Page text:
With Nong Zhu
Migrant workers have been contributing to one-sixth of China’s GDP growth since the mid 1980s. The impact of rural migrants’ contribution is best seen in cities during the Chinese New Year, when they return to reunite with their families, leaving behind a massive urban labor shortage. This happens every year despite urban families and restaurant owners offering high bonuses.
There is a consensus that migration has contributed to increased rural income, but views differ on its impact on rural inequality. My view is that rural households with higher incomes are not more likely than poorer households to participate in migration or benefit disproportionately from it. Adding to my recent blog in People Move, I would like to discuss the reasons behind this.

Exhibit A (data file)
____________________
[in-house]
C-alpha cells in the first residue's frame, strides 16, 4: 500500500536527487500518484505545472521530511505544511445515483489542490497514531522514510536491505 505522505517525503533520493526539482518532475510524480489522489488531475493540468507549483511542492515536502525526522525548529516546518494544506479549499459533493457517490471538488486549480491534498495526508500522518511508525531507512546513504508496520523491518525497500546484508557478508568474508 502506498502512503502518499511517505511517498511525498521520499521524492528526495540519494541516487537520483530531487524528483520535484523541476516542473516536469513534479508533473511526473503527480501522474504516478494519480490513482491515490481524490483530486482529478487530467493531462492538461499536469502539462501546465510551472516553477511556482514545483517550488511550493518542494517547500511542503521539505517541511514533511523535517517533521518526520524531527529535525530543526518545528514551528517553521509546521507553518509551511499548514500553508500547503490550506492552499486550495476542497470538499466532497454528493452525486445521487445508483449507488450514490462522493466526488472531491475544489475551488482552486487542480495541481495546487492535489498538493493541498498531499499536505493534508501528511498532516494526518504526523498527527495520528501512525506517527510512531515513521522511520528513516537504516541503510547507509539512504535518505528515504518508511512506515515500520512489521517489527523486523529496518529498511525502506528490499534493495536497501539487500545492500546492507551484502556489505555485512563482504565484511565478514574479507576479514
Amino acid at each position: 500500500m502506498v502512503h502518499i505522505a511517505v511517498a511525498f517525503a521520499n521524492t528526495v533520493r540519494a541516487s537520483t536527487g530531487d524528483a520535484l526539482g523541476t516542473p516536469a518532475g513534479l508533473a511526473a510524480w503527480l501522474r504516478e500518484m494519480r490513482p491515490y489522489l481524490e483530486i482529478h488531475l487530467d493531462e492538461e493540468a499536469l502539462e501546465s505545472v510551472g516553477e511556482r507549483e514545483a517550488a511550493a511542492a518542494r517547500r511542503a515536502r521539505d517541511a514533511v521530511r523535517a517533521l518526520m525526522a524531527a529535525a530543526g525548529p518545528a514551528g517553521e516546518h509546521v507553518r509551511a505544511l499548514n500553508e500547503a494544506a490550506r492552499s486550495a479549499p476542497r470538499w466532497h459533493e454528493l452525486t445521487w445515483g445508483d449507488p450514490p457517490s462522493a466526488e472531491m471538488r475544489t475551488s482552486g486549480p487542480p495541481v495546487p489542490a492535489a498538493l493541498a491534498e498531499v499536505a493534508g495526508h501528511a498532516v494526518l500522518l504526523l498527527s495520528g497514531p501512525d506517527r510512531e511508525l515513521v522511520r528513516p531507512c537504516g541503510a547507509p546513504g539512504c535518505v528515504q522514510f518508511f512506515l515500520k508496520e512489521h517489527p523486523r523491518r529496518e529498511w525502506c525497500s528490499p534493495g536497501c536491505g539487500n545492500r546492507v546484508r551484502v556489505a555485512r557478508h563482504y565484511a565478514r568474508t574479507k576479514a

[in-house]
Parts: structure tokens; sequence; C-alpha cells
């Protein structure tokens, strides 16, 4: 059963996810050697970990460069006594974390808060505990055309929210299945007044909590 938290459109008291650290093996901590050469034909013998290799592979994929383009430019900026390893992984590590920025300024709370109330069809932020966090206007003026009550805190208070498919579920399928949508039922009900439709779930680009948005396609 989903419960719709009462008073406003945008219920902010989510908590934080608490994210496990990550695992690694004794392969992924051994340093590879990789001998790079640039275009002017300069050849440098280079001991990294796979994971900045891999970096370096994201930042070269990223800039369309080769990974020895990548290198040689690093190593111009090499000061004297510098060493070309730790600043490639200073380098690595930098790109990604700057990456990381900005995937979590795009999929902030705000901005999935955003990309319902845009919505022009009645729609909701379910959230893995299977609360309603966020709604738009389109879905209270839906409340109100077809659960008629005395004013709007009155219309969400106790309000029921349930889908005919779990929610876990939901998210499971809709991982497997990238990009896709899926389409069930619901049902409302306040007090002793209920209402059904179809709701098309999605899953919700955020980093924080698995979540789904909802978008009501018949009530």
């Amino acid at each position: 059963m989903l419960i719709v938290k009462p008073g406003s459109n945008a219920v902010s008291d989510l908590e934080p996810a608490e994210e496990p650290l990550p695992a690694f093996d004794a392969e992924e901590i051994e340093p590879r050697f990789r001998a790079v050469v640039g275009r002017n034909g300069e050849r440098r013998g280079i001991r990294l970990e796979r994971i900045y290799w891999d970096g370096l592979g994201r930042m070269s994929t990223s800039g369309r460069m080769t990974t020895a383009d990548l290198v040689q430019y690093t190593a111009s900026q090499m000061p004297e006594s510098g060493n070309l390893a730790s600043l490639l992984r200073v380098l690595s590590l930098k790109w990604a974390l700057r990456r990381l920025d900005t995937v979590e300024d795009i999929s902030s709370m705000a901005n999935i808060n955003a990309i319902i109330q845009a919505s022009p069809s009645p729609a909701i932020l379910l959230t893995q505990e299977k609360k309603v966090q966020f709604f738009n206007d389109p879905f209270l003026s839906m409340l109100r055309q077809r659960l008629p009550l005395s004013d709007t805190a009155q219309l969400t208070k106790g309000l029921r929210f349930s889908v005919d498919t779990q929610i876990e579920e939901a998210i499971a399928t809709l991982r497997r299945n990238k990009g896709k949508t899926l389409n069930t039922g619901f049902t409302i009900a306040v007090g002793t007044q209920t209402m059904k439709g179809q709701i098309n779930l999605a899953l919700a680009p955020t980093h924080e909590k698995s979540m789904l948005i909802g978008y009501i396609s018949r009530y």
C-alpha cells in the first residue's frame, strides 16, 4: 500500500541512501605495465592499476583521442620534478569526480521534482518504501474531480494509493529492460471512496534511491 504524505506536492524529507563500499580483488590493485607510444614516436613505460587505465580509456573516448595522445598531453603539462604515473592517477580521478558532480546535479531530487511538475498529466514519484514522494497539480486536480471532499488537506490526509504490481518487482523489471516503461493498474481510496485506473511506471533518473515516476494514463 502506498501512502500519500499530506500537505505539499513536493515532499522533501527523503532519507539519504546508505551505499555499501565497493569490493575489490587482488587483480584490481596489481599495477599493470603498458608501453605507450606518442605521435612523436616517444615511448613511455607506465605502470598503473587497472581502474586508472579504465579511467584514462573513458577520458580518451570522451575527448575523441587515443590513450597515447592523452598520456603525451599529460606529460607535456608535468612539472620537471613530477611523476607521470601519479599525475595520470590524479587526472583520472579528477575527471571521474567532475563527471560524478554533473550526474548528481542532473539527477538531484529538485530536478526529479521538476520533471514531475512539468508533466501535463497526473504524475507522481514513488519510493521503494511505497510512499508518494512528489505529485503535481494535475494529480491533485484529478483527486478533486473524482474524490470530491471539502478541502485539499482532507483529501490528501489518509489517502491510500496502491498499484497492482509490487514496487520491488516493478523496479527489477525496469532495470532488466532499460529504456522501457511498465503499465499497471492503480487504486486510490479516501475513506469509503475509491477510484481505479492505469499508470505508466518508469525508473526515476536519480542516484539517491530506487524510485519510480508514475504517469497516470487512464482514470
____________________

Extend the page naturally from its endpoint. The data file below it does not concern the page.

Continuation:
With Nong Zhu
with Nong Zhu.
In China, rural-to-urban migration and development of the rural non-farm sector strongly modified rural household income structure since the economic reform. In the mid 2000s, almost half of total rural income in China was from non-farm activities. Whether the decline in poverty was principally due to farm income growth or due to non-farm income growth and whether the rising share of non-farm income in total rural household income was the leading cause of the sharp increase in rural inequality have been key issues of debate.